- Because links also a big deal when it comes to localised organic ranking factors, therefore as the rankings increase for your blog, so will the rankings for your site.
When creating that localised content, include town names, your city and local areas when you can. Not everyone uses their closest city however, making neighbourhoods, villages and even colloquial names equally worth bearing in mind.
Other content that is great for Local SEO might be:
- Community events, elections, fairs and local news
- Your sponsorship of local events or charity work
- Interviews with prominent local experts or figures
It might seem counterintuitive but when it comes to actually writing about your business, try and avoid it...
Instead write about topics that will help and benefit your local audience in some way, aim to become a source of trust.
Build your audience but seize opportunities to build inbound links too, a solid way to do that is to join conversations in local business groups and blogs. Don’t post just for the sake of it; instead offer insight with engaging comments and mentioning their posts in your planned future blogs.
Knowing who you’re writing for
Crafting valuable content that hits the mark relies heavily on knowing who you are writing for. Always avoid taking content from other sites, even if they are your manufacturers unless you’re using them as quotes in your original content or attributed sources.
Encouraging customer reviews for a Local SEO boost
In the days before the internet, even bad businesses could fool customers into thinking they were great ones.
Try doing that nowadays!
Power is firmly in the customer’s corner in the world of today, and the entire world can see how good you are (or aren’t.)
Research by Deloitte proves it, 81% of us check ratings and read reviews before deciding what’s right for them; more than a third of us comment on blogs and take part in online forum discussions.
A staggering 97% of us say customer reviews play some part in our buying decisions.
That’s almost everyone...
If your goal is to attract local customers, your reviews have to be as good as possible, anything other than four or five stars can mean serious problems.
Every business of course will receive a less than perfect review. Responding politely, professionally and personally is important.
The best way to avoid them is to go the extra mile in impressing your local clients with a first class product or service.
It is believed that Google reviews have the greatest impact when it comes to Google’s local rankings so you could (and definitely should) create and share a link to your review form to make it as easy as possible for clients to throw some positive reviews your way.
Google though, just like every review platform has terms of service and guidelines to follow, it is important to know them.
Google for example, will come down hard on anyone offering incentives in exchange for reviews; Yelp completely forbids attempts to even ask for them.
There is a fine balance between encouraging feedback and being pushy (examples might include things such as review stations or pop ups. Local customers should always leave reviews of their own accord, using their own devices and from accounts they have set up.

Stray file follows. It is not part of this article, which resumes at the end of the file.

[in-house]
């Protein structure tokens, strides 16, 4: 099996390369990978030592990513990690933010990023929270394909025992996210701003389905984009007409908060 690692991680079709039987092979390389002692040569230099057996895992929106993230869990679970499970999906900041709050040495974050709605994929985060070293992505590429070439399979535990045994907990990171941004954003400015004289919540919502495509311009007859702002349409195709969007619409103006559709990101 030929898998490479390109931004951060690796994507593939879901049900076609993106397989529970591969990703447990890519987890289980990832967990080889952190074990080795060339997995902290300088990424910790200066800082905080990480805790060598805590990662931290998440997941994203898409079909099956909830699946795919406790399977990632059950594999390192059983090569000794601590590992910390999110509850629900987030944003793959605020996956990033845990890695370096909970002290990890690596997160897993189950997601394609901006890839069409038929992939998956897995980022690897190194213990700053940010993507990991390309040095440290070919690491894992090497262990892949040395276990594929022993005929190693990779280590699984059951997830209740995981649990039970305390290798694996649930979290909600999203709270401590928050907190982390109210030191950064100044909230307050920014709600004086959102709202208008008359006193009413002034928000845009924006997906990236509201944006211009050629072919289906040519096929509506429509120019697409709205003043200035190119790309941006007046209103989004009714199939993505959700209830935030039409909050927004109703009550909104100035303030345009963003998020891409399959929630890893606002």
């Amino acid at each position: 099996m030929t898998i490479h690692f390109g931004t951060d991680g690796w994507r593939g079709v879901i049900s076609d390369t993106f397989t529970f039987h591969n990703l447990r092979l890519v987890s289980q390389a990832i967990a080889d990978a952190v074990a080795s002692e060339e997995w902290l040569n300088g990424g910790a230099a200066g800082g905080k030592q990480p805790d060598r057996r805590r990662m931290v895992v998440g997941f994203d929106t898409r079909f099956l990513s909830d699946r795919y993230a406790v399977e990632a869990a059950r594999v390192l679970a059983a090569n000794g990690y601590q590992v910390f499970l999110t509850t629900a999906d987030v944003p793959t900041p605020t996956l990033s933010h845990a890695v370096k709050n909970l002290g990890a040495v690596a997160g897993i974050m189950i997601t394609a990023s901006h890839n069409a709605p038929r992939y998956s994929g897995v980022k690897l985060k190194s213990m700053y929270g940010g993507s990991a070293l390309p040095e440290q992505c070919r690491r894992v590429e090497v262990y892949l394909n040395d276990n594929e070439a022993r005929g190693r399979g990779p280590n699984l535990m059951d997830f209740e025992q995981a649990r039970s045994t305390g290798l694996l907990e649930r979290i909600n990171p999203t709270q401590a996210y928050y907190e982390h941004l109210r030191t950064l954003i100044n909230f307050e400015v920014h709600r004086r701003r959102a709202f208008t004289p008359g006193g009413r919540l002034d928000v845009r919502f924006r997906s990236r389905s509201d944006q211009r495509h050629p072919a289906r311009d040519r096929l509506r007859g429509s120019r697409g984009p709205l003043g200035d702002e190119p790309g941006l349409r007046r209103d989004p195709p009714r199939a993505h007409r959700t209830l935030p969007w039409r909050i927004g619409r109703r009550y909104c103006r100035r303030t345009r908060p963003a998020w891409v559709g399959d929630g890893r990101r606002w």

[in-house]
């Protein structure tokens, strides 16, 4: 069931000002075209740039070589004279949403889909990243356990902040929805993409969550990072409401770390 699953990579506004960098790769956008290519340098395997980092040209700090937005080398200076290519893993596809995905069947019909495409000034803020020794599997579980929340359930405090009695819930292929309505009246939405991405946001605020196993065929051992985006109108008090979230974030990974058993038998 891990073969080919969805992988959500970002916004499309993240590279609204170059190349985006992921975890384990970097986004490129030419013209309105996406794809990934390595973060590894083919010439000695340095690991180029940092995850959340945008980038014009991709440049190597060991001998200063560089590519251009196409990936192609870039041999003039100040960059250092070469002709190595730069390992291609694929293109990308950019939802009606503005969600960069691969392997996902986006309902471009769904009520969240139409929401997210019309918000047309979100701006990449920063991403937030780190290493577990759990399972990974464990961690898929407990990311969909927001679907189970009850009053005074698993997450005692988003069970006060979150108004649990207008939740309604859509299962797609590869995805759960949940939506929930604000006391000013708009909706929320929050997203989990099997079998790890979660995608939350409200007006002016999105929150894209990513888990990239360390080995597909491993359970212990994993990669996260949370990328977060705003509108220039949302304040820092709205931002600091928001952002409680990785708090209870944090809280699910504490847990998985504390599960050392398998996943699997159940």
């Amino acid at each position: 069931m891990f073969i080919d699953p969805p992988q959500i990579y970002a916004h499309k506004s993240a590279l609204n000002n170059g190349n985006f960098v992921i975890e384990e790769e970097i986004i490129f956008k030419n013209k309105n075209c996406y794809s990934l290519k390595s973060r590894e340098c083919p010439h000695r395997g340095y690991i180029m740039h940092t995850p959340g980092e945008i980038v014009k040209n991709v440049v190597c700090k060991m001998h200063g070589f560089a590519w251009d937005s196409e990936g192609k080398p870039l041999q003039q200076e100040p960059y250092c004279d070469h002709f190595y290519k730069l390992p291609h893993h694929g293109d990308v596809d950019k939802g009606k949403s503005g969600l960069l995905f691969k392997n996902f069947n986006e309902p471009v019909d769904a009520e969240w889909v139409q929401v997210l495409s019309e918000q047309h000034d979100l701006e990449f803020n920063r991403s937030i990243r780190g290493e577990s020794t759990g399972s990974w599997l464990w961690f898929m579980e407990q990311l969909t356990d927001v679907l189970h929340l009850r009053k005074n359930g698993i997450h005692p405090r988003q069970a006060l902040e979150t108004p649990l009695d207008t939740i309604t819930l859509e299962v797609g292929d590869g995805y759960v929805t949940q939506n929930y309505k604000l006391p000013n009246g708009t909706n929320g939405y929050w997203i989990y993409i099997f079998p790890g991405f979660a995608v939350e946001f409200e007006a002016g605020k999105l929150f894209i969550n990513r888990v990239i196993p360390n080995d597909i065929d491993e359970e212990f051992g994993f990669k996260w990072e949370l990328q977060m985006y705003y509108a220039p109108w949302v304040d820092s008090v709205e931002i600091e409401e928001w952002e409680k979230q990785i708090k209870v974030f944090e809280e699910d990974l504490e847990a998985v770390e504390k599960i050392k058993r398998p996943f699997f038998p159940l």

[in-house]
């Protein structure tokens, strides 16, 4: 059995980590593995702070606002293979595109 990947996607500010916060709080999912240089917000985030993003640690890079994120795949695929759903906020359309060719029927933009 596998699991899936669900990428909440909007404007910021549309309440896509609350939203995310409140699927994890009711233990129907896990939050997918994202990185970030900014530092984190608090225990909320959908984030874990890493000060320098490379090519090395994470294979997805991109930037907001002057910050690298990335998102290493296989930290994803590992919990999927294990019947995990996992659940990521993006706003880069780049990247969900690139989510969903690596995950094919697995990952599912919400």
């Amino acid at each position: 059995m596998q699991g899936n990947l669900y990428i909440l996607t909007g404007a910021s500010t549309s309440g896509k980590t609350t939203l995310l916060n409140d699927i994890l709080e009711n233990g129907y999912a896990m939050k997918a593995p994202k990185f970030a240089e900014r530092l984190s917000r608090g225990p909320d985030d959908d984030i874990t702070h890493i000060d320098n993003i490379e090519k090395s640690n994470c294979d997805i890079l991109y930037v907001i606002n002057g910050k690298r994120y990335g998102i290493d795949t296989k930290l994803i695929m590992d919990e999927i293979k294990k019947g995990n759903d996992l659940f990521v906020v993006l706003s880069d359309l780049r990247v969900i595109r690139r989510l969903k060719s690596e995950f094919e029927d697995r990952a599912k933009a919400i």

Encouraging reviews and making the process easy should be an ongoing thing, be wary of pushing for a wealth of sudden reviews, because Google certainly will be when they appear on your profile page and it may result in filtering on some platforms.
Citation Link Building
What are citations in the context of local SEO?
Simply put, citations are mentions of your site, your business name and contact details anywhere on the web; there doesn’t have to be a link involved to your site or anywhere else.
A citation is purely a mention, and they are important for Local SEO, making up around eleven percent of local pack-ranking factors.
You can build citations for one physical location you have or several, but ensure to avoid non-physical locations such as virtual offices and P.O box locations, they’re not acceptable.
Mismatched contact details account for a staggering 41% of total ranking issues, making it important to ensure Names, Addresses and Phone details (NAPS) are identical and correct for each and every location you build citations for.
Want to build citations for Local SEO?
Local blogs: A top place to grab a business listing that will boost your local SEO, most are well-indexed and strongly associated with a particular region, town or city.
Local Search Engines: Search engines crawl the web for citations to perform good housekeeping on the information in their own indexes. You can help the process along by listing your business on sites such as Yelp.
Local-centric directories: Much like blogs, these have strong associations with a given geographical area. They are even better if maintained by a human, because they are less prone to spam and trusted more by Google & Bing.
Industry specific blogs & directories: These may not have a focus locally, local search engines may still count them as citation sources making it important not to overlook them. Membership directories are a great example of this, as well as trade organisations.
Local SEO, in conclusion
The scrap to climb SERPS is a tough one, especially for SMEs with limited resources, but it remains critical for your business success locally.
People rely more than ever these days, on reviews, maps and search engines to find the best local services and products.
The climb is not an easy one, but site optimisation, great local content, positive online reviews and acquiring citations combined will be enough to give many businesses the footholds they need to succeed.
If your business is bad, then your reviews will be too, so focus on building the best business you can and your online efforts will reflect it.
And as always, If you need help, get in touch